Here’s a little puzzle if you have nothing better to do between now and the new year. The following extract came from 126.96.36.199, but could have come from 10.2.0.5 or 188.8.131.52 (and many others). I’ve got a simple heap table where the last thing I (or anyone) did was “alter table t1 move” before dumping the first (data) block of the table. Looking at the resulting trace file, I see the following:
If you need to have the acronyms decoded they are (according to my best guess):
- fsbo – free space, begin offset
- fseo – free space, end offset
- avsp – available space
- tosp – total space
Doing the arithmetic, the free space starts at offset 0x56e and ends at 0xf4d, which means the free space gap is 2,527 bytes; but the total space available for use is only 0x5f bytes, i.e. 95 bytes. So what has happened to the other 2,432 ?
Remember – I dumped the block immediately after issuing “alter table t1 move”, so there are no issues of delayed block cleanout, uncommitted transactions etc. to worry about.
Footnote: the reason why you have “available space” and “total space” is to keep track of the space made available by deleted rows. The “avsp” (usually) reports the size of the gap between the row directory and the row heap; the “tosp” includes the space in the holes left in the row heap after rows have been deleted (or updated in a way that moves them up to the top of the heap, leaving a gap behind them, or updated in situ in a way that reduces the row length leaving a little hole).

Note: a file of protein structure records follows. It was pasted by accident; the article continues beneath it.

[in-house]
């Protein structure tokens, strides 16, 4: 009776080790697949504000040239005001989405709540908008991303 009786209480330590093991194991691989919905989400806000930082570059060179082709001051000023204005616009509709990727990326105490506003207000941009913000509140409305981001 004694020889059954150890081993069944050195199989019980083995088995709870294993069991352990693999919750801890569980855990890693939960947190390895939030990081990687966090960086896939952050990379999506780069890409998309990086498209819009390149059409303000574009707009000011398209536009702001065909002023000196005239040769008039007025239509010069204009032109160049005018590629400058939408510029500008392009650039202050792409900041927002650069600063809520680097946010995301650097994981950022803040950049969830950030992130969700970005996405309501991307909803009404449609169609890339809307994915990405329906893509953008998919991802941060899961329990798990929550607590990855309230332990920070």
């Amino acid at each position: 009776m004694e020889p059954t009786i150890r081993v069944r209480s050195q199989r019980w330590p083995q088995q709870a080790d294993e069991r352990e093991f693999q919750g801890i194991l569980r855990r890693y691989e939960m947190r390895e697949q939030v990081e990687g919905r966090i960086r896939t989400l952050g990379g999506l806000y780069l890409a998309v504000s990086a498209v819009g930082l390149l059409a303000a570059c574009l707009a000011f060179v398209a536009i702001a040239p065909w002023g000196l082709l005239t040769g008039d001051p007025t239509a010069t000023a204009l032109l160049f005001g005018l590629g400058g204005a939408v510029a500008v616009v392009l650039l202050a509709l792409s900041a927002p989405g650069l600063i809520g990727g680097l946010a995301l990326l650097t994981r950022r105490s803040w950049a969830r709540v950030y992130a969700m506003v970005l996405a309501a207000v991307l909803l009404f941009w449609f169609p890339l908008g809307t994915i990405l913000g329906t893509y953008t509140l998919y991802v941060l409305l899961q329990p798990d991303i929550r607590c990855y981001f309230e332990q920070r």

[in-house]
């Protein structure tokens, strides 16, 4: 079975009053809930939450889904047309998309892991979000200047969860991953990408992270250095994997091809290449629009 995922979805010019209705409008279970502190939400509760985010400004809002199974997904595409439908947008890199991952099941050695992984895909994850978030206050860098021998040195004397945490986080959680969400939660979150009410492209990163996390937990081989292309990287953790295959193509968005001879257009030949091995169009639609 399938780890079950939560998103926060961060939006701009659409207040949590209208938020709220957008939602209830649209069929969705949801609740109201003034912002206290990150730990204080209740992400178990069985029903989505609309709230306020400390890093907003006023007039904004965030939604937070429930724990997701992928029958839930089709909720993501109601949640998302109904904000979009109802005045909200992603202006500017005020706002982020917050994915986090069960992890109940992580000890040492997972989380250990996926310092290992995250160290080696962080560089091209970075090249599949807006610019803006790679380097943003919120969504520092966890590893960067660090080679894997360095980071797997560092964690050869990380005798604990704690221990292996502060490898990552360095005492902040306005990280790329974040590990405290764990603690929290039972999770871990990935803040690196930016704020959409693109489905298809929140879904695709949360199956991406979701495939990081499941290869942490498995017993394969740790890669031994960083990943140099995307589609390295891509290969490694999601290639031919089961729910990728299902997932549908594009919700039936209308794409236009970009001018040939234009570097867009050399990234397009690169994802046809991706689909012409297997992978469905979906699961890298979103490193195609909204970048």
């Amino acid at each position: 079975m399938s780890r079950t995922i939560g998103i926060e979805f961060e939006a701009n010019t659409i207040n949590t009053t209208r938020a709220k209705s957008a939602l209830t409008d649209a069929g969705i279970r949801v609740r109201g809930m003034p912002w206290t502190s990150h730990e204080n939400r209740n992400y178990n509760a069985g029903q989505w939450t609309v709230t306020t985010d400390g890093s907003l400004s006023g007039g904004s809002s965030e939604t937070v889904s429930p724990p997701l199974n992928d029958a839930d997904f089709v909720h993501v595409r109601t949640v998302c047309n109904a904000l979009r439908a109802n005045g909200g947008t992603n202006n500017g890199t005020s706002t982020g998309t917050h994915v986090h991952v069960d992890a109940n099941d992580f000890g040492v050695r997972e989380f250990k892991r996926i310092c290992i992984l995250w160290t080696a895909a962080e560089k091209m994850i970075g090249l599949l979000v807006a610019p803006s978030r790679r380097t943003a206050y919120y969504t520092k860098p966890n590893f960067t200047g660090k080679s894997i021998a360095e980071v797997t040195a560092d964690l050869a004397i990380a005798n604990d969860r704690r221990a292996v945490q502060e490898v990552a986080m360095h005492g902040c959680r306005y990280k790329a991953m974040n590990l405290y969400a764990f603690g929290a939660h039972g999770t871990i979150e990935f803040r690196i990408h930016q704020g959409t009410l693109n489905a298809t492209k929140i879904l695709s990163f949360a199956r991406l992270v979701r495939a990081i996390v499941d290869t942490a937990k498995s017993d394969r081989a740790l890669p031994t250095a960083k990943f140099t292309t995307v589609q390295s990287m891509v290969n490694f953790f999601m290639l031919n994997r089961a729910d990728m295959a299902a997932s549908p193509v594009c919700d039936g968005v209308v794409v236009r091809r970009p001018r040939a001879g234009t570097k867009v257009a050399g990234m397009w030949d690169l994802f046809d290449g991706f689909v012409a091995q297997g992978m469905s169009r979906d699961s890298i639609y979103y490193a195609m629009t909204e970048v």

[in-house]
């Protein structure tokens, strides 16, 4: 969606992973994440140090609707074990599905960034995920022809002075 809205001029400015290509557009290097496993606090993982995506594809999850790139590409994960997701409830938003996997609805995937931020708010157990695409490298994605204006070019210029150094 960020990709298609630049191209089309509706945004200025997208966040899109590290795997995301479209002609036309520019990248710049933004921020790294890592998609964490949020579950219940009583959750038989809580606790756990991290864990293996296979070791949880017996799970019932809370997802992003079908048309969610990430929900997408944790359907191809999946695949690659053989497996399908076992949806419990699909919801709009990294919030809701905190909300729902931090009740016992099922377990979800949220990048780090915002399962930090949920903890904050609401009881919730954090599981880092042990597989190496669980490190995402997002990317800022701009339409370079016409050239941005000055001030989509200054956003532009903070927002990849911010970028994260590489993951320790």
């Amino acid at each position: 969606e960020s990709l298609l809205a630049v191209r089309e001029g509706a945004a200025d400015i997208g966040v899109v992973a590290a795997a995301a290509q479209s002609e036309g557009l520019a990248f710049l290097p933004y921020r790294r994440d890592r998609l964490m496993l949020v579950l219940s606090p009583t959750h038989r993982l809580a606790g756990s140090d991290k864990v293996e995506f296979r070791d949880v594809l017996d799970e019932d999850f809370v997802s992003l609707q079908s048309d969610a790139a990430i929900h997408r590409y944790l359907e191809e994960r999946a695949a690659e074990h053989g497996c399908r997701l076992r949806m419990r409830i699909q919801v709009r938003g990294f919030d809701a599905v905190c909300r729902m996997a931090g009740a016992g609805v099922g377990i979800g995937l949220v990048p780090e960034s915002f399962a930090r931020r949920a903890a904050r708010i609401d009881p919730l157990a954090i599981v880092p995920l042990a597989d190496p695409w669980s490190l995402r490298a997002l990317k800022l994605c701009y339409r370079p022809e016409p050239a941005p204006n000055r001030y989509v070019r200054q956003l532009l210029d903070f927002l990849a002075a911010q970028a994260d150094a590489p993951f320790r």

When I introduced Connor McDonald’s blog a few days ago, it was because we had exchanged a couple of email messages (through the Oak Table Network) about how to minimise the resource consumption when copying a load of data from one IOT to another of the same structure. His problem was the way in which the obvious way of copying the data resulted in a massive sort even though, in principle, it should not have been necessary to sort anything since the data could have been extracted in order by walking the existing IOT.
As a suggestion I referenced a comment I had made in the Addenda to Practical Oracle 8i about 12 years ago when I had first solved the problem of loading an IOT with minimal logging and no sorting. At the time I had been loading data from a sorted file into an empty table that was then going to be exchnaged into a partitioned IOT – but it crossed my mind that loading from a flat file and loading from a UNIX pipe were pretty much the same thing, so perhaps Connor could workaround his problem by making one session spool to a pipe while another session was reading it. In the end, he simply created a massive temporary tablespace, but I thought I’d modify a test script I wrote a few years ago to demonstrate my idea – and here it is: